Kamala Harris’ campaign takes off strong
The 2020 presidential candidate formally announced the launch of her campaign in front of 20,000 people in Oakland last weekend, putting herself at the forefront of a crowded, and growing, Democratic primary field.
Until 2018, Kamala Harris was known as the friendly senator from California, whose career in law enforcement earned her a seat on one of the most powerful committees in Congress.
The Trump era, however, seems to have been the push necessary for Harris, who was the first African-American woman to serve as California's Attorney General, and later, one of the state's two senators, to finally launch a Democratic candidacy for president in 2020.
Harris joined others such as Elizabeth Warren, Kirsten Gillibrand and Julián Castro, who have announced their respective explorations of a "possible candidacy," which has become essentially an informal campaign committee, ain anticipation of the most populous Democratic primaries since 1992.
However, as the days go by, all the attention seems to be fixated on Harris - and it's no wonder.
During the official launch of her candidacy last Sunday organized in her hometown on Sunday, Harris was received by a crowd comparable to the one pulled by Barack Obama in Springfield, Illinois in Feb. 2007 when he launched his bid for the presidency.
If Obama managed to gather an estimated 17,000 people when he announced his candidacy, Harris surpassed him by around 3,000 onlookers.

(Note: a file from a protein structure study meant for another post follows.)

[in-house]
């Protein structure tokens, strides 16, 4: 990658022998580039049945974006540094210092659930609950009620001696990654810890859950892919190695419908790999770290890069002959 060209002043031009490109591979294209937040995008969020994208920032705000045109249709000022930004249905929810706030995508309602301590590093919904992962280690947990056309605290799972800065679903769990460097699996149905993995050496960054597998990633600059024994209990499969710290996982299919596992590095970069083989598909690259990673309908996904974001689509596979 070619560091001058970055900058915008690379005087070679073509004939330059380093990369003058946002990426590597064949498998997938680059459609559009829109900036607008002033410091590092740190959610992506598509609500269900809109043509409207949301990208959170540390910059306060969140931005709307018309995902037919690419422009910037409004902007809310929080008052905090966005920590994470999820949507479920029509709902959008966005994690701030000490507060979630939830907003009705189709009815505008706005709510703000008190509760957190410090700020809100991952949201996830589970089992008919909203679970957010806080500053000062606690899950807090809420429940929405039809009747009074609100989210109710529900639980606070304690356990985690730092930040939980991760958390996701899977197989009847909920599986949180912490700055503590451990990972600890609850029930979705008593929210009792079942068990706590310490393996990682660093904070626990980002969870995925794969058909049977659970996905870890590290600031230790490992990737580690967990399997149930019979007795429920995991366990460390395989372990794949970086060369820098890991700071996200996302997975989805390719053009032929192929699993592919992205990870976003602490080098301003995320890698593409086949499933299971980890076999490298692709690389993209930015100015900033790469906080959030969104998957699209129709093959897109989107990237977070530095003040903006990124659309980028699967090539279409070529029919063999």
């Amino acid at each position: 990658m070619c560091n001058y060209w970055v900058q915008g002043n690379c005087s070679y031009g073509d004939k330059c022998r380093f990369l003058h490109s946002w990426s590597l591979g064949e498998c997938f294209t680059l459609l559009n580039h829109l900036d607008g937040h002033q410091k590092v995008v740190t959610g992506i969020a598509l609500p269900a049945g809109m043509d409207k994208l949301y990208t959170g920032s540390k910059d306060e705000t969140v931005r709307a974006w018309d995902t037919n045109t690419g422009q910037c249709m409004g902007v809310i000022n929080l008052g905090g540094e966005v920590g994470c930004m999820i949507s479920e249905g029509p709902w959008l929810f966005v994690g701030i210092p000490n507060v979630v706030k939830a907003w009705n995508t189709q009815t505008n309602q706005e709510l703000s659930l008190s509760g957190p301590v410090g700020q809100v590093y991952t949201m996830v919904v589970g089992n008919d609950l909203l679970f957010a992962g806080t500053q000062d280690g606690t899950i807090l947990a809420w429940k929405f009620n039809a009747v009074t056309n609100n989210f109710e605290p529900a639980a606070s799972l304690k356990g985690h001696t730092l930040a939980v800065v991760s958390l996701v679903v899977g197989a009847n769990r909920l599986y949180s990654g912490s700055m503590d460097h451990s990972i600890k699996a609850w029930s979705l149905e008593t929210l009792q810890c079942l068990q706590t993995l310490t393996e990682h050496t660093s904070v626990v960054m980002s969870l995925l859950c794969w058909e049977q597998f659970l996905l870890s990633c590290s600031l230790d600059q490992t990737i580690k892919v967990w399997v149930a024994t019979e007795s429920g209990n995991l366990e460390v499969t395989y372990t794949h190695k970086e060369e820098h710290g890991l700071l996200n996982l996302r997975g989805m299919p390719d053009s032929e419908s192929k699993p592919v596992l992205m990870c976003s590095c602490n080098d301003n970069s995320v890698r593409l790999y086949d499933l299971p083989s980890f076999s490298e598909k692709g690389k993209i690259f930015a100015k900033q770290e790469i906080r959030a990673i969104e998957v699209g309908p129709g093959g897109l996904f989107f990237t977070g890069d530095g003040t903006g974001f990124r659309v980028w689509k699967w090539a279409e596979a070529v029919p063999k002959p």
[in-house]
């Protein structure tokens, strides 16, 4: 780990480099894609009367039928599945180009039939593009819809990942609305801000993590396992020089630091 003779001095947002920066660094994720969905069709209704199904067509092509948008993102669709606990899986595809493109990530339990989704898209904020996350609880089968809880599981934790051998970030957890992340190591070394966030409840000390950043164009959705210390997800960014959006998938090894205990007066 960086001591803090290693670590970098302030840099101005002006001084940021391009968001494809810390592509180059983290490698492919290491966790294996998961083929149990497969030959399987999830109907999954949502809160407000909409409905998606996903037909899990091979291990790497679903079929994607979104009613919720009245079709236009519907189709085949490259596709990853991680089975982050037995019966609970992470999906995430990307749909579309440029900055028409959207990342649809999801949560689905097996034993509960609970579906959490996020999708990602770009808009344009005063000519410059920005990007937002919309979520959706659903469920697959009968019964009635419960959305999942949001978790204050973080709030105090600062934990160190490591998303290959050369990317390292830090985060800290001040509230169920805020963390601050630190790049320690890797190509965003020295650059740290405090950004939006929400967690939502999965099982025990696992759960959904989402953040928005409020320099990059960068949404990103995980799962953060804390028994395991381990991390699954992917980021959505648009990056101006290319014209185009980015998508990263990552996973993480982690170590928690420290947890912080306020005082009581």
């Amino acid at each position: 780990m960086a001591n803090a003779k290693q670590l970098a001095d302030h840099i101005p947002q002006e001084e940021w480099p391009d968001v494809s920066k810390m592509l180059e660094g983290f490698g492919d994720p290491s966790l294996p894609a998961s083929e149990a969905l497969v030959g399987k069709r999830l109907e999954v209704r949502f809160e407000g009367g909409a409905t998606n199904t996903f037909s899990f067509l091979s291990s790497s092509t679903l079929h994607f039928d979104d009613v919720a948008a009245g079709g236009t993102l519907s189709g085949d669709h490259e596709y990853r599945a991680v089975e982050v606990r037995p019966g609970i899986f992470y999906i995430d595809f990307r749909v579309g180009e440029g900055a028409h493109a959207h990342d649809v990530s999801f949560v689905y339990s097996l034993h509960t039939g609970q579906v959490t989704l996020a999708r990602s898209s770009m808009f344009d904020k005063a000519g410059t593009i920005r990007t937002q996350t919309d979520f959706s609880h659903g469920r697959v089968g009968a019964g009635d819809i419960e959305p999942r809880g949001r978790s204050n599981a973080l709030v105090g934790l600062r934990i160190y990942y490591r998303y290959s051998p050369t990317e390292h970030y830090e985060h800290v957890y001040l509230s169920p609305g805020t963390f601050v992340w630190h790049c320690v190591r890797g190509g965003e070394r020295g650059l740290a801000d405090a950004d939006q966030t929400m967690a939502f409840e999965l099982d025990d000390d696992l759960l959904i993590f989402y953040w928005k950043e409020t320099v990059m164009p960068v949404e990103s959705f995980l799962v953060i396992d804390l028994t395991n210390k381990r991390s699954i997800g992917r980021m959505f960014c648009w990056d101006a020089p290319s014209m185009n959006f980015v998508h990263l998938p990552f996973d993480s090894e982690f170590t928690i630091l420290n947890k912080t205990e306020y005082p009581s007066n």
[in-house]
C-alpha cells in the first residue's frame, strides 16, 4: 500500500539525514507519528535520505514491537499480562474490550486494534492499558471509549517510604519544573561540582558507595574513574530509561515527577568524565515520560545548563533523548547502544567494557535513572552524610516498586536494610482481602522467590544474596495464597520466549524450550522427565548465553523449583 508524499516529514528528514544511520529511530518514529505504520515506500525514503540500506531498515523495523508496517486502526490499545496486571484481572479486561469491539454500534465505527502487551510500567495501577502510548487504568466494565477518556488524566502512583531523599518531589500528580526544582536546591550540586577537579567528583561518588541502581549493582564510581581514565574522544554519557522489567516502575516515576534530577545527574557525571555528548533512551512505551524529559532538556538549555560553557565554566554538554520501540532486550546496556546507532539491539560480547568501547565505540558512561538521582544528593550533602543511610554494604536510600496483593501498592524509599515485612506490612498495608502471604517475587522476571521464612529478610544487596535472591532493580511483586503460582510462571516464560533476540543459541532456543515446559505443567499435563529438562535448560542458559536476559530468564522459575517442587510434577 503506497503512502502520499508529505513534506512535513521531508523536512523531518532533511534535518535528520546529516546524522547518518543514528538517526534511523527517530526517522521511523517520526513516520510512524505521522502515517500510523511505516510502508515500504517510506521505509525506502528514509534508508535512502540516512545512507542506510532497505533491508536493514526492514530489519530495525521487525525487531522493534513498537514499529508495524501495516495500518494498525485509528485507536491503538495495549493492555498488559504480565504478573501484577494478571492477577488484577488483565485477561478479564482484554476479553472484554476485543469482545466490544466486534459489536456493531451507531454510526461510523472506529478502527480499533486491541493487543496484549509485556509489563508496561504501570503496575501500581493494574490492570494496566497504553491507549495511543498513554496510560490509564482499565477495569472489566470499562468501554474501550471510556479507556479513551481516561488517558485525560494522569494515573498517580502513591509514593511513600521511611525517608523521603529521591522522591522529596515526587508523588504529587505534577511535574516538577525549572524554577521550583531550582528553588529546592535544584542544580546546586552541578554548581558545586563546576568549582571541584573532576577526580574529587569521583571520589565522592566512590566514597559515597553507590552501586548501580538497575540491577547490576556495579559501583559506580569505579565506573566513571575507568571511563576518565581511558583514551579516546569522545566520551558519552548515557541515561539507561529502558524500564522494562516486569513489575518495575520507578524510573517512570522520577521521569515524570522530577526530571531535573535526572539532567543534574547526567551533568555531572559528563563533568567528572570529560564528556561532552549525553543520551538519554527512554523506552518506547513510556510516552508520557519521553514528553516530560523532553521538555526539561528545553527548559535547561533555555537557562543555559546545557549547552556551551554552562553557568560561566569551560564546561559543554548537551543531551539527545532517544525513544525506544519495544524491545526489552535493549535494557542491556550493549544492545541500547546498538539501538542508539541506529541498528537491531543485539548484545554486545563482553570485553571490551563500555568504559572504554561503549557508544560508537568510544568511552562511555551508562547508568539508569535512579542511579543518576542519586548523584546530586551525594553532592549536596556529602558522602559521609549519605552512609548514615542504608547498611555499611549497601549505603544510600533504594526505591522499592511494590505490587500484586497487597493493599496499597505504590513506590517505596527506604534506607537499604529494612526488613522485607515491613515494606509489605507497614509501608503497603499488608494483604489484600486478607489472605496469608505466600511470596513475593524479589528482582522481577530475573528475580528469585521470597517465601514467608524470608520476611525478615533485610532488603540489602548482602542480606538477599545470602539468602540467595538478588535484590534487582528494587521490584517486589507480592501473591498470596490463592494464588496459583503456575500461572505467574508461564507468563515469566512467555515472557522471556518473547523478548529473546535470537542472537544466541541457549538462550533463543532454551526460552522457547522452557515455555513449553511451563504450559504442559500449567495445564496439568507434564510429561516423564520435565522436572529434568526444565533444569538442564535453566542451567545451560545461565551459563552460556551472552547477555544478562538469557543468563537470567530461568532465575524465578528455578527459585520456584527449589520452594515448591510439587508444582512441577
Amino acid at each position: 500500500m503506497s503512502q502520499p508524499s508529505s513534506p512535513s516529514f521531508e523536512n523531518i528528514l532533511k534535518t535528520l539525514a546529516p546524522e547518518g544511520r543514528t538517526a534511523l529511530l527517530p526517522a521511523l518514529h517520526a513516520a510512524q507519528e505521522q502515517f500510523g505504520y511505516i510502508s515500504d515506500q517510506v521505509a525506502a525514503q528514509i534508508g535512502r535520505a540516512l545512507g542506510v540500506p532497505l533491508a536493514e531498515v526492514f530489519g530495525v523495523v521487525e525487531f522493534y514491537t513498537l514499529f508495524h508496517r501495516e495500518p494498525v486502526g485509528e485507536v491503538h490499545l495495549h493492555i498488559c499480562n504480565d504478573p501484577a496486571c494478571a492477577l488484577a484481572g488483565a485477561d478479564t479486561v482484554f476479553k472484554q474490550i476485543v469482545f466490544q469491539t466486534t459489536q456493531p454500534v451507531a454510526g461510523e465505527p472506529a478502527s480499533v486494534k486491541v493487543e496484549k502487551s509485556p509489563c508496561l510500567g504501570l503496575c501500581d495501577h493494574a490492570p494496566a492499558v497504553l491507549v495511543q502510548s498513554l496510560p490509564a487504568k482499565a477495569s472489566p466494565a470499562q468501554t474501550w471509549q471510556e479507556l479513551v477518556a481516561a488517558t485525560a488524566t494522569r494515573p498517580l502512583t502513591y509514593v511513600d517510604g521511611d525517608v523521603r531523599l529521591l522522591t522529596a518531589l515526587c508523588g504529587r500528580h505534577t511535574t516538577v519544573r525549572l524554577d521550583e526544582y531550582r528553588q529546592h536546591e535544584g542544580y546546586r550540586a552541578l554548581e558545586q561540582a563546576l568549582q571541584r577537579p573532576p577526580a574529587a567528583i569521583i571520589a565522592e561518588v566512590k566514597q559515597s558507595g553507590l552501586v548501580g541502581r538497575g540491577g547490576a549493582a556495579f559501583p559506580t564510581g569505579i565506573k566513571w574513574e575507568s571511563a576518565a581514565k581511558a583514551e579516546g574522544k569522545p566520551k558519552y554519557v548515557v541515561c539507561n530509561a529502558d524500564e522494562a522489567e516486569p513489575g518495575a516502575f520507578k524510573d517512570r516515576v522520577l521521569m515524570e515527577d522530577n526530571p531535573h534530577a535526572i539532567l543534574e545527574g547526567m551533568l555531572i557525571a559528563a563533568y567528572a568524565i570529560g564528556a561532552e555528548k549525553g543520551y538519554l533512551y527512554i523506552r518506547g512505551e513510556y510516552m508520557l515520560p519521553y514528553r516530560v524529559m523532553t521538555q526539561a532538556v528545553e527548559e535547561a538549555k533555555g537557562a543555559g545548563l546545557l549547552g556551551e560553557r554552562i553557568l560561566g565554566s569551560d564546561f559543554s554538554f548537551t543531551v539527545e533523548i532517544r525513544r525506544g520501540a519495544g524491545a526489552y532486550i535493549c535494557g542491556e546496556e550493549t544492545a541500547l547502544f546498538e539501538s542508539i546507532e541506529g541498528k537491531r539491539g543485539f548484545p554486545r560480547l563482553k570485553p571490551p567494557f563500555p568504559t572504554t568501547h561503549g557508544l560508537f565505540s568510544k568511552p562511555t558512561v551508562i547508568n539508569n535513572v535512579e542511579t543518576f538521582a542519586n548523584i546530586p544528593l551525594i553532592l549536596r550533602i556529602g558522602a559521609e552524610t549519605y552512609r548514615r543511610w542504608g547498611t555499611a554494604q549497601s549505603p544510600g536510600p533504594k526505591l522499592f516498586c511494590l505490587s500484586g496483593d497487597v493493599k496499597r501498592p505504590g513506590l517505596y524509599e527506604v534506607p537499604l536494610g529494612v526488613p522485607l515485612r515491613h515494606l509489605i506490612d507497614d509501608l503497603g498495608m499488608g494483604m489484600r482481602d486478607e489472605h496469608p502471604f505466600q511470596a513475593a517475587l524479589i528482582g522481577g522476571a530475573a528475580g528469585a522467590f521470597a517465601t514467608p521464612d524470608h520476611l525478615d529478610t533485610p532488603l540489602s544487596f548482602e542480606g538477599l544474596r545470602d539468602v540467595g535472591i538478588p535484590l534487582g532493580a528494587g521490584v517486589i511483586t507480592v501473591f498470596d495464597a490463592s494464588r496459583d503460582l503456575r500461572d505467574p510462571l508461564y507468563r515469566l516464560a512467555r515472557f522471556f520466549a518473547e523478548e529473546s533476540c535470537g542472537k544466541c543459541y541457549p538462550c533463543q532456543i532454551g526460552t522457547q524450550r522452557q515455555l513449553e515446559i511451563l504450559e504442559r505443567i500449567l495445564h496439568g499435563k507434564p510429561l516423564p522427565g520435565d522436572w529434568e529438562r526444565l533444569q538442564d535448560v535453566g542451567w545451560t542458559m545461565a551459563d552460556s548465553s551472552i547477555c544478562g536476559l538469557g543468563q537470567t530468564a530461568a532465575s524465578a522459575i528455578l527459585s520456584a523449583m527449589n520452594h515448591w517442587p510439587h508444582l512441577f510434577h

According to Rolling Stone, the mass of people murmured the possibility of a symbolic victory for the entire country: Harris could become not only the second U.S. president of color, but its first woman as well - the first African-American woman, the first president of South Asian origin, and the first president from Oakland.
In fact, one of the most important challenges for this 54-year-old senator is precisely the detachment from male figures that tend to tarnish her achievements.
Harris has not only been referred to as the "female Obama,” but she has also drawn attacks from all sides, including criticism of her track record as a prosecutor and the influence of former San Francisco Mayor Willie Brown, in her professional success.
For her part, Harris has pushed ahead with her chin up. She has shown that her femininity, good humor and intelligence are organic elements of her personality, independent of any political machinery that could lurk behind the scenes.
As Jamil Smith points out in his column for Rolling Stone, while "Obama often shied away from exhibiting the kind of anger for which black men are so often stigmatized," Harris has overturned the stereotypes attributed to her by providing "yet another example of a woman of color rising in politics because of – not despite - her intensity and intelligence.”
"Harris stands at the end of a road that was last tread by Michelle, not Barack," Smith added.
Harris debuted her first official campaign event reminding the country that "we are better than this," referring to racism, division and exclusion.
"In all my life, I've only had one client: the people,” she added.
Since then, the candidate has made public appearances in the media, and she organized her required visit to Iowa, from where she assured that her strategy to face Trump will be to "speak like a leader," instead of "inciting fear.”
She has also made public her views in favor of Medicare-for-all, a Green New Deal and a solution for young Dreamers.